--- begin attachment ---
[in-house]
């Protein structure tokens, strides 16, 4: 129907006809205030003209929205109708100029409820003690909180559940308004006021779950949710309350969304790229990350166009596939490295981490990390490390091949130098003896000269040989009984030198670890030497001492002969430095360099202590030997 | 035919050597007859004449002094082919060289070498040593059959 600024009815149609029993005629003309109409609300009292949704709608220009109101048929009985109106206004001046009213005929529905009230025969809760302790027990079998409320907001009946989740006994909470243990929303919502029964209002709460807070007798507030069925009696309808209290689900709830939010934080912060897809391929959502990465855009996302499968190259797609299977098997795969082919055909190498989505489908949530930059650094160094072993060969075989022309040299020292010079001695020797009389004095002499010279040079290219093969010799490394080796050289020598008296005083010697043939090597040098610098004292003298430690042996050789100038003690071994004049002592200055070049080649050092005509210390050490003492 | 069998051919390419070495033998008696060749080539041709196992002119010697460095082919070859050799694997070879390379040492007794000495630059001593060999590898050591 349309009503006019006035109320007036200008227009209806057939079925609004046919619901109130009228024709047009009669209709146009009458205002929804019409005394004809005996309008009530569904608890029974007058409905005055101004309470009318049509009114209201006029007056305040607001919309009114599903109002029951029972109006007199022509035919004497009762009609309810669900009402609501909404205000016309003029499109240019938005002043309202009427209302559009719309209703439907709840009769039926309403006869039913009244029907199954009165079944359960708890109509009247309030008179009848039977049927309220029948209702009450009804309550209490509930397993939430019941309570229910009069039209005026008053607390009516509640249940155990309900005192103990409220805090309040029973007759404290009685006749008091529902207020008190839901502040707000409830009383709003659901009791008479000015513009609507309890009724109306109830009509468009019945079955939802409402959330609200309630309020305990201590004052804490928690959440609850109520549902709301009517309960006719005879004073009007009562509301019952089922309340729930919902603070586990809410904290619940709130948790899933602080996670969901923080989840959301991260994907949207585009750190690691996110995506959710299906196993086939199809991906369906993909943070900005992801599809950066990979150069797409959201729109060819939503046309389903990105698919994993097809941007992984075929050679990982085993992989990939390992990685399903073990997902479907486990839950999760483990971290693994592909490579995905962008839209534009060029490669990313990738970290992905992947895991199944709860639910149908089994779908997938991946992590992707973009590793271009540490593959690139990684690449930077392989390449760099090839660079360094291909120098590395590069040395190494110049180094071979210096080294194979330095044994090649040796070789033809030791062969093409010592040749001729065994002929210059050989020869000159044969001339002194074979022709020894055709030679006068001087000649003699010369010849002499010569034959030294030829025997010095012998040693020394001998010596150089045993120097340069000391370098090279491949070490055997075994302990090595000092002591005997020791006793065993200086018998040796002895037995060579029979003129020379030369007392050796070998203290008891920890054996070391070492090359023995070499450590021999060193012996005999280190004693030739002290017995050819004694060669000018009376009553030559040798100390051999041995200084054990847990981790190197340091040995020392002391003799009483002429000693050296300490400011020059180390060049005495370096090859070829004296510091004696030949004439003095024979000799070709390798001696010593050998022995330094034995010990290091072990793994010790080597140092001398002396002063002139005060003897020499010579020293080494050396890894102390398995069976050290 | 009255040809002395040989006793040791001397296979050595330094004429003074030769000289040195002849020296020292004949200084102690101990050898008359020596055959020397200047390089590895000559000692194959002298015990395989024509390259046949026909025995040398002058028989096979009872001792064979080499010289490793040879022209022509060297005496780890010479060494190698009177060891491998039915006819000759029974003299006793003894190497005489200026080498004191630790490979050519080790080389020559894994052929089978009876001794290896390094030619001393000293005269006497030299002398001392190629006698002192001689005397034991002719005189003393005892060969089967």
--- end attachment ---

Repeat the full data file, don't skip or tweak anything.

[in-house]
């Protein structure tokens, strides 16, 4: 129907006809205030003209929205109708100029409820003690909180559940308004006021779950949710309350969304790229990350166009596939490295981490990390490390091949130098003896000269040989009984030198670890030497001492002969430095360099202590030997 | 035919050597007859004449002094082919060289070498040593059959 600024009815149609029993005629003309109409609300009292949704709608220009109101048929009985109106206004001046009213005929529905009230025969809760302790027990079998409320907001009946989740006994909470243990929303919502029964209002709460807070007798507030069925009696309808209290689900709830939010934080912060897809391929959502990465855009996302499968190259797609299977098997795969082919055909190498989505489908949530930059650094160094072993060969075989022309040299020292010079001695020797009389004095002499010279040079290219093969010799490394080796050289020598008296005083010697043939090597040098610098004292003298430690042996050789100038003690071994004049002592200055070049080649050092005509210390050490003492 | 069998051919390419070495033998008696060749080539041709196992002119010697460095082919070859050799694997070879390379040492007794000495630059001593060999590898050591 349309009503006019006035109320007036200008227009209806057939079925609004046919619901109130009228024709047009009669209709146009009458205002929804019409005394004809005996309008009530569904608890029974007058409905005055101004309470009318049509009114209201006029007056305040607001919309009114599903109002029951029972109006007199022509035919004497009762009609309810669900009402609501909404205000016309003029499109240019938005002043309202009427209302559009719309209703439907709840009769039926309403006869039913009244029907199954009165079944359960708890109509009247309030008179009848039977049927309220029948209702009450009804309550209490509930397993939430019941309570229910009069039209005026008053607390009516509640249940155990309900005192103990409220805090309040029973007759404290009685006749008091529902207020008190839901502040707000409830009383709003659901009791008479000015513009609507309890009724109306109830009509468009019945079955939802409402959330609200309630309020305990201590004052804490928690959440609850109520549902709301009517309960006719005879004073009007009562509301019952089922309340729930919902603070586990809410904290619940709130948790899933602080996670969901923080989840959301991260994907949207585009750190690691996110995506959710299906196993086939199809991906369906993909943070900005992801599809950066990979150069797409959201729109060819939503046309389903990105698919994993097809941007992984075929050679990982085993992989990939390992990685399903073990997902479907486990839950999760483990971290693994592909490579995905962008839209534009060029490669990313990738970290992905992947895991199944709860639910149908089994779908997938991946992590992707973009590793271009540490593959690139990684690449930077392989390449760099090839660079360094291909120098590395590069040395190494110049180094071979210096080294194979330095044994090649040796070789033809030791062969093409010592040749001729065994002929210059050989020869000159044969001339002194074979022709020894055709030679006068001087000649003699010369010849002499010569034959030294030829025997010095012998040693020394001998010596150089045993120097340069000391370098090279491949070490055997075994302990090595000092002591005997020791006793065993200086018998040796002895037995060579029979003129020379030369007392050796070998203290008891920890054996070391070492090359023995070499450590021999060193012996005999280190004693030739002290017995050819004694060669000018009376009553030559040798100390051999041995200084054990847990981790190197340091040995020392002391003799009483002429000693050296300490400011020059180390060049005495370096090859070829004296510091004696030949004439003095024979000799070709390798001696010593050998022995330094034995010990290091072990793994010790080597140092001398002396002063002139005060003897020499010579020293080494050396890894102390398995069976050290 | 009255040809002395040989006793040791001397296979050595330094004429003074030769000289040195002849020296020292004949200084102690101990050898008359020596055959020397200047390089590895000559000692194959002298015990395989024509390259046949026909025995040398002058028989096979009872001792064979080499010289490793040879022209022509060297005496780890010479060494190698009177060891491998039915006819000759029974003299006793003894190497005489200026080498004191630790490979050519080790080389020559894994052929089978009876001794290896390094030619001393000293005269006497030299002398001392190629006698002192001689005397034991002719005189003393005892060969089967």